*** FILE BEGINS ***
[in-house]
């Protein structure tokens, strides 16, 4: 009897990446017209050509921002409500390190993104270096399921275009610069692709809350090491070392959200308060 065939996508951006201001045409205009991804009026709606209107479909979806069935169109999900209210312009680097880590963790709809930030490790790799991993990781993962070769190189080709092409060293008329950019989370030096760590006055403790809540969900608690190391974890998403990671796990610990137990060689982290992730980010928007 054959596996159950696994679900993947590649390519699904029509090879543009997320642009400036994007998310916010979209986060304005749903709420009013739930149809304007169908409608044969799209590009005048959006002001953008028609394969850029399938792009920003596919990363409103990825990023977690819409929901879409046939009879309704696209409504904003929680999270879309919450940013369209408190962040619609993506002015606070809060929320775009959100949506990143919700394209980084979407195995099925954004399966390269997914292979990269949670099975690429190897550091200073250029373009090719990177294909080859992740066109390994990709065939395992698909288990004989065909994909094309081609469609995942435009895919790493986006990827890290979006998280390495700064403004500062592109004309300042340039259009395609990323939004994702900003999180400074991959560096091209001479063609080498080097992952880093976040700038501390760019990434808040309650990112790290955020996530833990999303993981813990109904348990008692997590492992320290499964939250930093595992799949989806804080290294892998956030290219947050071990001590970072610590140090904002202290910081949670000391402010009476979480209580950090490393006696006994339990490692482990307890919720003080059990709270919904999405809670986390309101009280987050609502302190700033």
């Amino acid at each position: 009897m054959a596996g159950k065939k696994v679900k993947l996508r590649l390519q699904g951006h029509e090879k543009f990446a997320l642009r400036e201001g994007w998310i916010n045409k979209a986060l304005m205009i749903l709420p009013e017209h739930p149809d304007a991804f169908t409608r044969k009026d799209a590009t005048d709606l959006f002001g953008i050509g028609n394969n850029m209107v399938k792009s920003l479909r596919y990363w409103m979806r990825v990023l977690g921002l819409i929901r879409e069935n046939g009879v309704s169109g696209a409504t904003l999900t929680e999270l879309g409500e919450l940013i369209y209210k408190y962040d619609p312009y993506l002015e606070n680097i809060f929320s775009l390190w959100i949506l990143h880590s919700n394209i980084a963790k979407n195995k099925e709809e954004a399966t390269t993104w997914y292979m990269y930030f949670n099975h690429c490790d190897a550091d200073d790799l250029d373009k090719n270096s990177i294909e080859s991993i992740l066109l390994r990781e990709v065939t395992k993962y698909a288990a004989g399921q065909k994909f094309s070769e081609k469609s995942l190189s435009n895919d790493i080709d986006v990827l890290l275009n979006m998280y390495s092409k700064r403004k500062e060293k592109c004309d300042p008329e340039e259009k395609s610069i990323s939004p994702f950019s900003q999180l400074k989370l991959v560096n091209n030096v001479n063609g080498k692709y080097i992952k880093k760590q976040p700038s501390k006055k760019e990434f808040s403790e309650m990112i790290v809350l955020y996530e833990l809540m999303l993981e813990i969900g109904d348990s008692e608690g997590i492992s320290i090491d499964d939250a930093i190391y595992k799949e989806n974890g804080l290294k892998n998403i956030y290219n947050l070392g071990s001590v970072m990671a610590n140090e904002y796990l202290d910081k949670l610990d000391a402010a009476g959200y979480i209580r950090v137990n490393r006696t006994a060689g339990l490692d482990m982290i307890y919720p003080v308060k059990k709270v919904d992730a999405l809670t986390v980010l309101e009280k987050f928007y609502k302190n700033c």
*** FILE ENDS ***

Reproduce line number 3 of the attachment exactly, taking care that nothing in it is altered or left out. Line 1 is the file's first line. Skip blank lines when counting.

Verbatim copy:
């Amino acid at each position: 009897m054959a596996g159950k065939k696994v679900k993947l996508r590649l390519q699904g951006h029509e090879k543009f990446a997320l642009r400036e201001g994007w998310i916010n045409k979209a986060l304005m205009i749903l709420p009013e017209h739930p149809d304007a991804f169908t409608r044969k009026d799209a590009t005048d709606l959006f002001g953008i050509g028609n394969n850029m209107v399938k792009s920003l479909r596919y990363w409103m979806r990825v990023l977690g921002l819409i929901r879409e069935n046939g009879v309704s169109g696209a409504t904003l999900t929680e999270l879309g409500e919450l940013i369209y209210k408190y962040d619609p312009y993506l002015e606070n680097i809060f929320s775009l390190w959100i949506l990143h880590s919700n394209i980084a963790k979407n195995k099925e709809e954004a399966t390269t993104w997914y292979m990269y930030f949670n099975h690429c490790d190897a550091d200073d790799l250029d373009k090719n270096s990177i294909e080859s991993i992740l066109l390994r990781e990709v065939t395992k993962y698909a288990a004989g399921q065909k994909f094309s070769e081609k469609s995942l190189s435009n895919d790493i080709d986006v990827l890290l275009n979006m998280y390495s092409k700064r403004k500062e060293k592109c004309d300042p008329e340039e259009k395609s610069i990323s939004p994702f950019s900003q999180l400074k989370l991959v560096n091209n030096v001479n063609g080498k692709y080097i992952k880093k760590q976040p700038s501390k006055k760019e990434f808040s403790e309650m990112i790290v809350l955020y996530e833990l809540m999303l993981e813990i969900g109904d348990s008692e608690g997590i492992s320290i090491d499964d939250a930093i190391y595992k799949e989806n974890g804080l290294k892998n998403i956030y290219n947050l070392g071990s001590v970072m990671a610590n140090e904002y796990l202290d910081k949670l610990d000391a402010a009476g959200y979480i209580r950090v137990n490393r006696t006994a060689g339990l490692d482990m982290i307890y919720p003080v308060k059990k709270v919904d992730a999405l809670t986390v980010l309101e009280k987050f928007y609502k302190n700033c």